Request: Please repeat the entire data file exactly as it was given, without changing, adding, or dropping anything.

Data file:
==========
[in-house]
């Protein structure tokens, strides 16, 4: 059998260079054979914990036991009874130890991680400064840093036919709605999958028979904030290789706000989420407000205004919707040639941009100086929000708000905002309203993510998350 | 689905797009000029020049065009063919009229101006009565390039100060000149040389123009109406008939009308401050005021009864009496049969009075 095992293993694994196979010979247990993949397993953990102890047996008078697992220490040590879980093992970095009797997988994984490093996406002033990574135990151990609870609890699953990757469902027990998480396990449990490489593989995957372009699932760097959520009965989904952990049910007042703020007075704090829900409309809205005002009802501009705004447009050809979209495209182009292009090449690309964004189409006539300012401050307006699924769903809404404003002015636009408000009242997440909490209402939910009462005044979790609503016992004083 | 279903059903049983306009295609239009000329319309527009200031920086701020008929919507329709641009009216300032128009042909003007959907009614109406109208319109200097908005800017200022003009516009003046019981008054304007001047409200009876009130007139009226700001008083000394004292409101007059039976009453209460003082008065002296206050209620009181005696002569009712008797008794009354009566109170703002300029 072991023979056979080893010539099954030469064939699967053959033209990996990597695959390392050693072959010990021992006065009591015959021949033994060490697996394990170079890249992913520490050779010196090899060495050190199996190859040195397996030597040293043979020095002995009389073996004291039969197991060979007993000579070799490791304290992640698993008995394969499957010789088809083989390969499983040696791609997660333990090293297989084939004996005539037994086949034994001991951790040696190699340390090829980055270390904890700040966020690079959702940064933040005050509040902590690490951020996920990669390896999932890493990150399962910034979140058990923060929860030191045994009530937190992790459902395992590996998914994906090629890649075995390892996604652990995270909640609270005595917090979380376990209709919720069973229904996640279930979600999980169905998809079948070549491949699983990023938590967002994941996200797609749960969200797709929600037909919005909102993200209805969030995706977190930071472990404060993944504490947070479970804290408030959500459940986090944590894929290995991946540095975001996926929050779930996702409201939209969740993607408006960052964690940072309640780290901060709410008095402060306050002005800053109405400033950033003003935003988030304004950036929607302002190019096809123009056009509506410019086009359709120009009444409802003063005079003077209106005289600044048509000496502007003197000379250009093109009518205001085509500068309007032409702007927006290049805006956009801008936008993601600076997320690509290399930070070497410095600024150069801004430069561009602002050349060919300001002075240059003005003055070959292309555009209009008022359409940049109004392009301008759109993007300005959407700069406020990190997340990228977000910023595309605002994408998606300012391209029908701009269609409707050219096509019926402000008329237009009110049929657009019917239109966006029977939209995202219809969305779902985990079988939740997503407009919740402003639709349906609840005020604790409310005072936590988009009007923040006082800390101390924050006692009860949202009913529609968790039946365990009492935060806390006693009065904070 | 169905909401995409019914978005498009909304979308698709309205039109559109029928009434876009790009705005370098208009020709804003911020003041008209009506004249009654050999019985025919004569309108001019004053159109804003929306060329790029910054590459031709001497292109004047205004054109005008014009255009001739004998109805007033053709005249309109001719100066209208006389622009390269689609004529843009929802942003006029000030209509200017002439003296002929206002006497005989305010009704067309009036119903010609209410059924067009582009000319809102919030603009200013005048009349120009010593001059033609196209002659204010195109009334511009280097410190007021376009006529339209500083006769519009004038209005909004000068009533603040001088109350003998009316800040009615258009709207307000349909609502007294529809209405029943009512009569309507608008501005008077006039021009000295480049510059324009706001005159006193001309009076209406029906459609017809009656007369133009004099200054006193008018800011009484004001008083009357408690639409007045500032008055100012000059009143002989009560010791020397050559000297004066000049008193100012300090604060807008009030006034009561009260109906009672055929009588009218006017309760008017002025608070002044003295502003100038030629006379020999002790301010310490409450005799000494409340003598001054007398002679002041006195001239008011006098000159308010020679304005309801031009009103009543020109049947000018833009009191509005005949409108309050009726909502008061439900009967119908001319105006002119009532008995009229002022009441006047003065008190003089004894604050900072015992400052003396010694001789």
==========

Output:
[in-house]
């Protein structure tokens, strides 16, 4: 059998260079054979914990036991009874130890991680400064840093036919709605999958028979904030290789706000989420407000205004919707040639941009100086929000708000905002309203993510998350 | 689905797009000029020049065009063919009229101006009565390039100060000149040389123009109406008939009308401050005021009864009496049969009075 095992293993694994196979010979247990993949397993953990102890047996008078697992220490040590879980093992970095009797997988994984490093996406002033990574135990151990609870609890699953990757469902027990998480396990449990490489593989995957372009699932760097959520009965989904952990049910007042703020007075704090829900409309809205005002009802501009705004447009050809979209495209182009292009090449690309964004189409006539300012401050307006699924769903809404404003002015636009408000009242997440909490209402939910009462005044979790609503016992004083 | 279903059903049983306009295609239009000329319309527009200031920086701020008929919507329709641009009216300032128009042909003007959907009614109406109208319109200097908005800017200022003009516009003046019981008054304007001047409200009876009130007139009226700001008083000394004292409101007059039976009453209460003082008065002296206050209620009181005696002569009712008797008794009354009566109170703002300029 072991023979056979080893010539099954030469064939699967053959033209990996990597695959390392050693072959010990021992006065009591015959021949033994060490697996394990170079890249992913520490050779010196090899060495050190199996190859040195397996030597040293043979020095002995009389073996004291039969197991060979007993000579070799490791304290992640698993008995394969499957010789088809083989390969499983040696791609997660333990090293297989084939004996005539037994086949034994001991951790040696190699340390090829980055270390904890700040966020690079959702940064933040005050509040902590690490951020996920990669390896999932890493990150399962910034979140058990923060929860030191045994009530937190992790459902395992590996998914994906090629890649075995390892996604652990995270909640609270005595917090979380376990209709919720069973229904996640279930979600999980169905998809079948070549491949699983990023938590967002994941996200797609749960969200797709929600037909919005909102993200209805969030995706977190930071472990404060993944504490947070479970804290408030959500459940986090944590894929290995991946540095975001996926929050779930996702409201939209969740993607408006960052964690940072309640780290901060709410008095402060306050002005800053109405400033950033003003935003988030304004950036929607302002190019096809123009056009509506410019086009359709120009009444409802003063005079003077209106005289600044048509000496502007003197000379250009093109009518205001085509500068309007032409702007927006290049805006956009801008936008993601600076997320690509290399930070070497410095600024150069801004430069561009602002050349060919300001002075240059003005003055070959292309555009209009008022359409940049109004392009301008759109993007300005959407700069406020990190997340990228977000910023595309605002994408998606300012391209029908701009269609409707050219096509019926402000008329237009009110049929657009019917239109966006029977939209995202219809969305779902985990079988939740997503407009919740402003639709349906609840005020604790409310005072936590988009009007923040006082800390101390924050006692009860949202009913529609968790039946365990009492935060806390006693009065904070 | 169905909401995409019914978005498009909304979308698709309205039109559109029928009434876009790009705005370098208009020709804003911020003041008209009506004249009654050999019985025919004569309108001019004053159109804003929306060329790029910054590459031709001497292109004047205004054109005008014009255009001739004998109805007033053709005249309109001719100066209208006389622009390269689609004529843009929802942003006029000030209509200017002439003296002929206002006497005989305010009704067309009036119903010609209410059924067009582009000319809102919030603009200013005048009349120009010593001059033609196209002659204010195109009334511009280097410190007021376009006529339209500083006769519009004038209005909004000068009533603040001088109350003998009316800040009615258009709207307000349909609502007294529809209405029943009512009569309507608008501005008077006039021009000295480049510059324009706001005159006193001309009076209406029906459609017809009656007369133009004099200054006193008018800011009484004001008083009357408690639409007045500032008055100012000059009143002989009560010791020397050559000297004066000049008193100012300090604060807008009030006034009561009260109906009672055929009588009218006017309760008017002025608070002044003295502003100038030629006379020999002790301010310490409450005799000494409340003598001054007398002679002041006195001239008011006098000159308010020679304005309801031009009103009543020109049947000018833009009191509005005949409108309050009726909502008061439900009967119908001319105006002119009532008995009229002022009441006047003065008190003089004894604050900072015992400052003396010694001789």